Sanitizing gel: great for your hands, not so great for your stomach

Hand sanitizer sales have shot up since the outbreak of the swine flu pandemic, giving rise to an unexpected side trend: getting high on the alcohol-based substance.


Hand sanitizer sales have shot up since the outbreak of the swine flu pandemic, giving rise to an unexpected side trend: getting high on the alcohol-based substance.

Take a look at the main active ingredients on your bottle of hand sanitizer: aqua and ethyl alcohol. That’s water and ethanol, basically the same ingredients found in whisky, vodka or beer. When ethanol makes up more than 60 percent of the composition of a hand gel, a small two-ounce bottle contains the same concentration of alcohol as four shots of vodka.

In countries where the sale of alcohol is forbidden to minors, swallowing hand sanitizer may seem to some teenagers like an easy - albeit bitter - way to get high. Some teens even posted videos of themselves drinking various hand sanitizers on YouTube.

Hand sanitizing gel is nothing new in the United States, where it was widely used well before the swine flu outbreak. Toxicologists have highlighted the risk of poisoning by hand gel for years: the American Association of Poison Control Centers (AAPCC) estimates that nearly 12,000 children were intoxicated by swallowing hand gel in 2006 alone. Use of pocket sanitizers by children has even been banned in some Canadian schools. But the AAPCC believes that "with the proper monitoring and guidance the benefits of disease prevention outweigh the potential for ethanol poisoning."

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Hand sanitizer consumption in schools

Some teenagers find the effects of ingesting strong substances like hand sanitizer appealing. These young American and British teens filmed themselves swallowing or sniffing hand gel at school.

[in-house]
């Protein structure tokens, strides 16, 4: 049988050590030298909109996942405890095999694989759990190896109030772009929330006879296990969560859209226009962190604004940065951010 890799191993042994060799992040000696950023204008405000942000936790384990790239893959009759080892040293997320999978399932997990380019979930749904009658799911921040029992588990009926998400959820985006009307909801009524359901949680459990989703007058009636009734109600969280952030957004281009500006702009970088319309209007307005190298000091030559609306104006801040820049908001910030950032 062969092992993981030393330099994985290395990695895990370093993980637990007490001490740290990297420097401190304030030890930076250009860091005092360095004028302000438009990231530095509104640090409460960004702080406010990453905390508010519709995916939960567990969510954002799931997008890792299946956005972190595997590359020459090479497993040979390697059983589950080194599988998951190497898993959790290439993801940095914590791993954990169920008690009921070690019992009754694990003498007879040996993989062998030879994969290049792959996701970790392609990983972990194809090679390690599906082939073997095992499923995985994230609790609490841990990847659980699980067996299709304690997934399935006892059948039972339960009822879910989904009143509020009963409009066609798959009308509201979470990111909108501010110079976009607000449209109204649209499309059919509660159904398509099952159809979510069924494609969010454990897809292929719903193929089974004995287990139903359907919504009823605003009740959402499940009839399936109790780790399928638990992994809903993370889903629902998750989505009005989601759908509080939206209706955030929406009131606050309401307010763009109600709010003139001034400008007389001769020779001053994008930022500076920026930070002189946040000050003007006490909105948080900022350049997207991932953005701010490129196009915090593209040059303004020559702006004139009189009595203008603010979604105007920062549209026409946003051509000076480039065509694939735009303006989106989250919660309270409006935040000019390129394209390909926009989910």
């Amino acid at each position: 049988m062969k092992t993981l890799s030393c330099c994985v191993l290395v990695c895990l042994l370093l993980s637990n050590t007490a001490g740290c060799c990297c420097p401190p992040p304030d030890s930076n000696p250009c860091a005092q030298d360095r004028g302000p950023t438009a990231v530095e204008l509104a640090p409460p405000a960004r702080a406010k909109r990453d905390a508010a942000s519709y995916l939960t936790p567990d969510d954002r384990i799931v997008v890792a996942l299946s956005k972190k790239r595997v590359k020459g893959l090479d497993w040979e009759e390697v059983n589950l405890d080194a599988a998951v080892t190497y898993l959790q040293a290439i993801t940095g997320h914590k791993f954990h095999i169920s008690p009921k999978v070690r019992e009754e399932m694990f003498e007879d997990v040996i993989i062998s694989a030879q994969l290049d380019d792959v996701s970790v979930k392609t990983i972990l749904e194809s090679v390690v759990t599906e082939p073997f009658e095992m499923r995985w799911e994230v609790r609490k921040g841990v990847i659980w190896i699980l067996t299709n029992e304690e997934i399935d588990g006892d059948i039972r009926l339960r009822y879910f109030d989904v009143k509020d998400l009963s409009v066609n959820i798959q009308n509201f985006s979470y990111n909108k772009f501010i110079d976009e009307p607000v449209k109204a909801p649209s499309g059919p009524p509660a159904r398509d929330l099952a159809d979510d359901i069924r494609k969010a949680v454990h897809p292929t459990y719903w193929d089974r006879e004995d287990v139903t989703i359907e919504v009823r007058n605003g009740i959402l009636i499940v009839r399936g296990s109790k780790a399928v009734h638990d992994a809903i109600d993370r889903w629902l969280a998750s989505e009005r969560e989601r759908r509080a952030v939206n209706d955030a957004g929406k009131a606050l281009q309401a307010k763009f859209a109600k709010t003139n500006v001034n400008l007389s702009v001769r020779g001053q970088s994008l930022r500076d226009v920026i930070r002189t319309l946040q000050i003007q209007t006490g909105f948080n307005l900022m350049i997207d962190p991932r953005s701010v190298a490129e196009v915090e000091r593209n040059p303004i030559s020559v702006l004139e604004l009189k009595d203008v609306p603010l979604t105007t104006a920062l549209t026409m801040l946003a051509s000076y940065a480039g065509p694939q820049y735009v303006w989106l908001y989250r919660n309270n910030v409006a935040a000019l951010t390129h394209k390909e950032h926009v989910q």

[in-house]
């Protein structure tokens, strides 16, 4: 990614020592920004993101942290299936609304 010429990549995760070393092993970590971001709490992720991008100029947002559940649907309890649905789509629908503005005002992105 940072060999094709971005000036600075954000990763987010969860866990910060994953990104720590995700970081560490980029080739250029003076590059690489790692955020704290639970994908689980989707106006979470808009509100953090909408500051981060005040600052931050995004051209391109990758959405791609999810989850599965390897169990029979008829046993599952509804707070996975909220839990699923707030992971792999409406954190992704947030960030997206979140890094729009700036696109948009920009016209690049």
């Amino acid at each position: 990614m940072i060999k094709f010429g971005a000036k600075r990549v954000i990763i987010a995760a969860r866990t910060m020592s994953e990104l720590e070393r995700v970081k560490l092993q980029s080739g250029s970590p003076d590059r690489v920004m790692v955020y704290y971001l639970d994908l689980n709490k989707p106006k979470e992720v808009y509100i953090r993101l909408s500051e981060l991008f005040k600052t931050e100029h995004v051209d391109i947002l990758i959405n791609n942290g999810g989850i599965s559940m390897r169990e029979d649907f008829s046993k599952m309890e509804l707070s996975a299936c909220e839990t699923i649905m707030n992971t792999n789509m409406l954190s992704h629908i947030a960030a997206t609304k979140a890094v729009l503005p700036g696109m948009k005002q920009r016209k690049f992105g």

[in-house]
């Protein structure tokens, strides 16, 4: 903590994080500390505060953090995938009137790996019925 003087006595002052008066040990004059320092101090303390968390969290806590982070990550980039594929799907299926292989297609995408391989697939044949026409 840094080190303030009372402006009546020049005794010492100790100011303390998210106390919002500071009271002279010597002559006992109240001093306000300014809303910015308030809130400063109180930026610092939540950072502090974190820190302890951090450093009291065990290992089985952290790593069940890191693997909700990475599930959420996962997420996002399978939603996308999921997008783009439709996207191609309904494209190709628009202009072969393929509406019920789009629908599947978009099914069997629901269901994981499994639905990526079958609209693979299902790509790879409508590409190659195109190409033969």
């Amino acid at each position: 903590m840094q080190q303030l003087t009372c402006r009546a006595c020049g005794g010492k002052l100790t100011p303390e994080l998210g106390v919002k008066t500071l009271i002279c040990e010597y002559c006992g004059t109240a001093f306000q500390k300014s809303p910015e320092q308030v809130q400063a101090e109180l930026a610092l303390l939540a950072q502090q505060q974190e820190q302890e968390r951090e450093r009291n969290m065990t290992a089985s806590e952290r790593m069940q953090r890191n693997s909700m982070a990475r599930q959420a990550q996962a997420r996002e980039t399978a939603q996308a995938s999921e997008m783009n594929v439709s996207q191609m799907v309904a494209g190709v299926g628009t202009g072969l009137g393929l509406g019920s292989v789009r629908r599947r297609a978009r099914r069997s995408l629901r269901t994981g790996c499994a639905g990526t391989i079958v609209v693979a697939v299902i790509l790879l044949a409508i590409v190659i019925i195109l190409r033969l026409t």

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"Large doses of hand gel can cause alcohol-induced comas"

Bruno Mérgabane is a doctor at the intensive care toxicology unit of Lariboisière hospital in Paris.

My unit has already had to treat two cases of hand sanitizer poisoning. In one case, the patient had been brought into the emergency room after attempting to commit suicide by taking pills. Our hospital rooms usually have large bottles of hand disinfectant gel available for patients, and the woman swallowed an entire bottle. She went into a coma and could have died, but luckily she survived.

Medical teams are usually very careful not to leave any kind of medication or potentially toxic substance within reach of suicidal patients or children, but I guess hand gel, because it is so common, had been overlooked.

Drinking hand sanitizer is more or less dangerous depending on the quantity you consume and the degree of alcohol contained in the gel. If the sanitizer contains 50% or 60% of ethanol, that’s already a pretty strong dosage. Ingesting large quantities of hand sanitizer can cause alcohol-induced comas, which in the worst of cases lead to death.

There is another risk, specific to children: their metabolisms don’t handle alcohol the same way as adult bodies, and drinking any alcoholic beverage alters the sugar rate in their blood, causing hypoglycaemia. Children are generally more at risk because a smaller dose of alcohol causes the same damage as larger quantities in adults.

I don’t think we necessarily need to put advertisements on hand sanitizer bottles or cover them with childproof caps. Drinking hand gel isn’t any more dangerous than drinking perfume, for example, so if we start imposing rules on one product, we’d have to do it on all sorts of cosmetics. Every day we are surrounded by substances that are potentially far more dangerous than hand gel."